This section presents the dynamical model of the 3PMAV6 using the EulerLagrange approach. The following is a derivation of the equations of motion for the rotorcraft assuming it is a rigid body evolving in a 3D space acted on by gravity, thrust forces and reaction torques generated by the propellers. The dynamics of the six electric motors are fast and, thus, are neglected. Wind disturbances and change in propeller effective pitch with changes in free stream velocity as observed by the propeller (due to vehicle translation and rotation) are also neglected. The generalized coordinates describing rotorcraft position and orientation are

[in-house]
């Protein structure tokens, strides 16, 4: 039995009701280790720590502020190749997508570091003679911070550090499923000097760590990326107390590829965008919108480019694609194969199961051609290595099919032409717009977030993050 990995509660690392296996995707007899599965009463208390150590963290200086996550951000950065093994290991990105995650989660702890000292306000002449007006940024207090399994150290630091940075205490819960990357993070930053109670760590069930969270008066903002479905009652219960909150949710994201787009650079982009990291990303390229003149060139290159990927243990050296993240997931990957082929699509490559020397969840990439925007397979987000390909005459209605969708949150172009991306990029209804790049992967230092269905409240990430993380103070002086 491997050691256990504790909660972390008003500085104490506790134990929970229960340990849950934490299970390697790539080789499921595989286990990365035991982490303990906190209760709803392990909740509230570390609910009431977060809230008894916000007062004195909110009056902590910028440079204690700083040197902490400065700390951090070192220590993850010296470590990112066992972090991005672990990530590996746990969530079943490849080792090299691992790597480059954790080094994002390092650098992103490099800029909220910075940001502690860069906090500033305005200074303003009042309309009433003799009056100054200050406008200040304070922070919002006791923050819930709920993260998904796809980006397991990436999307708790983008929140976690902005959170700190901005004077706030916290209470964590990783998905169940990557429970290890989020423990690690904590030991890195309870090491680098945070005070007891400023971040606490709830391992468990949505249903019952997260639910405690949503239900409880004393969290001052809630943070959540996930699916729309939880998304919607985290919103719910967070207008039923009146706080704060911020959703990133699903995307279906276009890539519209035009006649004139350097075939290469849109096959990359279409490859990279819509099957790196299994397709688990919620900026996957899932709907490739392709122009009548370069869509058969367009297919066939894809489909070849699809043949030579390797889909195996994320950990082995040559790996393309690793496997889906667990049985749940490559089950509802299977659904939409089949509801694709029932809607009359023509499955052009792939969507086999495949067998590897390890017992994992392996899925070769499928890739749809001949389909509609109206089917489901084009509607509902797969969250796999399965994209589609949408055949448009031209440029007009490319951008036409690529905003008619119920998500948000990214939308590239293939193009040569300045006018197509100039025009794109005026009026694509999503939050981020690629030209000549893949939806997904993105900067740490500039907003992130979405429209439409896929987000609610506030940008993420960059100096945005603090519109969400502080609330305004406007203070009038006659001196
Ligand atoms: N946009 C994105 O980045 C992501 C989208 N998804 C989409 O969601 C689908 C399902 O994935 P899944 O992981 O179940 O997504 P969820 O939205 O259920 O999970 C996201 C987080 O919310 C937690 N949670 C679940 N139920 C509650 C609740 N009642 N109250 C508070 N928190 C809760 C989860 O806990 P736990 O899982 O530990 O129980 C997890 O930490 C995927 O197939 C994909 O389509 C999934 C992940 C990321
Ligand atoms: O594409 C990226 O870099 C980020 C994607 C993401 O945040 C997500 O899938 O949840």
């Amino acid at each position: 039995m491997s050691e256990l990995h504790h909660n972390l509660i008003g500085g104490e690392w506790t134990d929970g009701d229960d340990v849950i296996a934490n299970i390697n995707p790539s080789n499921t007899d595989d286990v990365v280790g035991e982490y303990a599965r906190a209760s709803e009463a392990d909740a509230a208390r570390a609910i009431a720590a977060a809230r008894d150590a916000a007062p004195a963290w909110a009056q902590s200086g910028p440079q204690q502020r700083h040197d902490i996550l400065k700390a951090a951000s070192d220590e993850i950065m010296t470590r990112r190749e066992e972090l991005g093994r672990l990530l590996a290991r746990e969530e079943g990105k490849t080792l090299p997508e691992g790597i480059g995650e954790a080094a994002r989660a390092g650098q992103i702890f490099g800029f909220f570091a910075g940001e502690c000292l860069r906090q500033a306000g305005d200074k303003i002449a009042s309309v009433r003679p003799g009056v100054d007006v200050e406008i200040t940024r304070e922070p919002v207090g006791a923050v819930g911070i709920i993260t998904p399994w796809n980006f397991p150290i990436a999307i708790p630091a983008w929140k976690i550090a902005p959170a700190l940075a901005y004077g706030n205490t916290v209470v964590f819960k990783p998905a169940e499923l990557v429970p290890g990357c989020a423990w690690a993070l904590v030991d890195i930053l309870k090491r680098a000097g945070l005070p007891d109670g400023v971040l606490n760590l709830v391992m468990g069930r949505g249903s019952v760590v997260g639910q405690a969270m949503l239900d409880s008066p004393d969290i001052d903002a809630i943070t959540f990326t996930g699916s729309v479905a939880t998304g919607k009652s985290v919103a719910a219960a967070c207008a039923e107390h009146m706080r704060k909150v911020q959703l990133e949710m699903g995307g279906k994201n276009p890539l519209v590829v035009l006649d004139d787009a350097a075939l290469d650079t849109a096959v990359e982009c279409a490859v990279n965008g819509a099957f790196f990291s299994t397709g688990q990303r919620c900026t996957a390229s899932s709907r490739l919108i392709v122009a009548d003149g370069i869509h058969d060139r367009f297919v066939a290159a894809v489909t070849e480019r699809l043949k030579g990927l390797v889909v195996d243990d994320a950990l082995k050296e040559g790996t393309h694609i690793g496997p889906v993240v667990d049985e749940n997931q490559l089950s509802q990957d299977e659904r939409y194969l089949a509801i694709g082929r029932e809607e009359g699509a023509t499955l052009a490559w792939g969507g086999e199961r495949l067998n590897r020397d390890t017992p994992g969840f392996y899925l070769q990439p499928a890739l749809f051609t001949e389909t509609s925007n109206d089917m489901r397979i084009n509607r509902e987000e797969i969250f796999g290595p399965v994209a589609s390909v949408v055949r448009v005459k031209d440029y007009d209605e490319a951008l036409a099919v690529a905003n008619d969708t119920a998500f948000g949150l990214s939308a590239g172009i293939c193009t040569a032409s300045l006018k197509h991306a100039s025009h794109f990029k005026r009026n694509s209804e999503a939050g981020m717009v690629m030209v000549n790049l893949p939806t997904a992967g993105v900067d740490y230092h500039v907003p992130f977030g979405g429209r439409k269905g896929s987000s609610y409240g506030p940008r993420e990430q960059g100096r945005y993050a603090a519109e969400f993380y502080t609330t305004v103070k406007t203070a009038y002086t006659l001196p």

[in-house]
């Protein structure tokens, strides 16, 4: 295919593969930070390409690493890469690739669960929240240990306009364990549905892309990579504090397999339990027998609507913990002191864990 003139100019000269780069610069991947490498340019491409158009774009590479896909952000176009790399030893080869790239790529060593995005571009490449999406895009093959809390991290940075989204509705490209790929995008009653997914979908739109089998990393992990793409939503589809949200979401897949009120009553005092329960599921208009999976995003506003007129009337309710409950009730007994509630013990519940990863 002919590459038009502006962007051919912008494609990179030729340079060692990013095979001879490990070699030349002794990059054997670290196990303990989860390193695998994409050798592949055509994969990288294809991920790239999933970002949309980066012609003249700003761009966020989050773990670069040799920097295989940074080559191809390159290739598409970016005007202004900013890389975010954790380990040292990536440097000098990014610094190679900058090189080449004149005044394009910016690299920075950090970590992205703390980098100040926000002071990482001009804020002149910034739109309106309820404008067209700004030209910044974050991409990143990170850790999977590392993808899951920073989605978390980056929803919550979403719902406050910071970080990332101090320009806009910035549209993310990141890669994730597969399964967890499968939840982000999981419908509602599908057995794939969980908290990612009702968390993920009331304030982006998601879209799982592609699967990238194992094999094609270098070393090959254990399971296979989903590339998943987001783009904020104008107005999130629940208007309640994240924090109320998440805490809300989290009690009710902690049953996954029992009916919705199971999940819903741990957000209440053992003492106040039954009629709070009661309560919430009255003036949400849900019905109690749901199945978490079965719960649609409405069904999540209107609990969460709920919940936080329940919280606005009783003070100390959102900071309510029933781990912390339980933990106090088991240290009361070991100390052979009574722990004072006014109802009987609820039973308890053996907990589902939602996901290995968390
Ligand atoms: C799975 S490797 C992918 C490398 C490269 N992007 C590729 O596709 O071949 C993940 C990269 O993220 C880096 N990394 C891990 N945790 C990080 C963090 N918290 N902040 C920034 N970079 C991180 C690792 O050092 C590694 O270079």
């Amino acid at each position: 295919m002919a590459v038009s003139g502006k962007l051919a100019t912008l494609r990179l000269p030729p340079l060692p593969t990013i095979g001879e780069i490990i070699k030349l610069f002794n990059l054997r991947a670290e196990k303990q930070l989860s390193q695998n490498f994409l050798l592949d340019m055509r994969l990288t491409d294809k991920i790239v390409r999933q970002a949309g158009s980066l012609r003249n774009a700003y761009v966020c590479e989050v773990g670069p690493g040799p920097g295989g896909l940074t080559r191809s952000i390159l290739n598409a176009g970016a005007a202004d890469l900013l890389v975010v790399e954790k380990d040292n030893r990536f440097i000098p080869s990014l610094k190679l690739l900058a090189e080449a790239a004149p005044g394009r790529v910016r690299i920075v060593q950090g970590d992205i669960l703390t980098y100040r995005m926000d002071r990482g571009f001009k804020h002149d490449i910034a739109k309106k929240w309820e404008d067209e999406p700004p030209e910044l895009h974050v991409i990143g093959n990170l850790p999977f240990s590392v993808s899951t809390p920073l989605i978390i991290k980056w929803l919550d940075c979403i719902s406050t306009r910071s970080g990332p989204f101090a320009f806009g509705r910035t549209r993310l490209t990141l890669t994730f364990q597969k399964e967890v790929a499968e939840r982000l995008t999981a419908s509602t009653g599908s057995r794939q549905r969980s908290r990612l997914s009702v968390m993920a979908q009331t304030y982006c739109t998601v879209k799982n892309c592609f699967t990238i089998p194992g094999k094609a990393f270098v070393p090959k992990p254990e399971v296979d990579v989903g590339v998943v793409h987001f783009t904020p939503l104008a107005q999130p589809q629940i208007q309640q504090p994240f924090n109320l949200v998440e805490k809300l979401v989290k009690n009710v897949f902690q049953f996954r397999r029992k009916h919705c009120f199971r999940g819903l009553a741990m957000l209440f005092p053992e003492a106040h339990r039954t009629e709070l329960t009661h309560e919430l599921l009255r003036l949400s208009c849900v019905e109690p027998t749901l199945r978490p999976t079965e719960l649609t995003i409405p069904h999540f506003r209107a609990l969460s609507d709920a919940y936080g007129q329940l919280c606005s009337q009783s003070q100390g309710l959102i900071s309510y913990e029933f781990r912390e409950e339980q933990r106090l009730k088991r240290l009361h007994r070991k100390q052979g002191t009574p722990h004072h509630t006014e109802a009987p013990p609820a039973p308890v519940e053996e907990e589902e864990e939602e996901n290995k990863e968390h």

where ξ = ( x, y, z)∈R3 denotes the position of the center of mass of the rotorcraft relative to the fixed inertial frame I and η =(ψ, θ, ÃÂ) ∈ R3are the three Euler angles. Ψ is the yaw angle around the zaxis; θ is the pitch angle around the modified yaxis and ÃÂ is the roll angle around modified zaxis which represents the orientation of the rotorcraft. Model is now separated into rotational and translational coordinates, respectively. 
The translational kinetic energy of the rotorcraft is given by, 
where, m denotes the mass of the rotorcraft. The rotational kinetic energy is KErot = (1/2)ωTIω where ω is the angular velocity, I is the inertia matrix. The angular velocity vector ω resolved in the body fixed frame is related to the generalized velocities Ã¯ÂÂ¨ (in the region where the Euler angles are valid) by means of the kinematic relationship 
Here J = J(η) is the inertia matrix for complete rotational kinetic energy of rotorcraft expressed in terms of generalized coordinates η. Gravitational potential energy is given by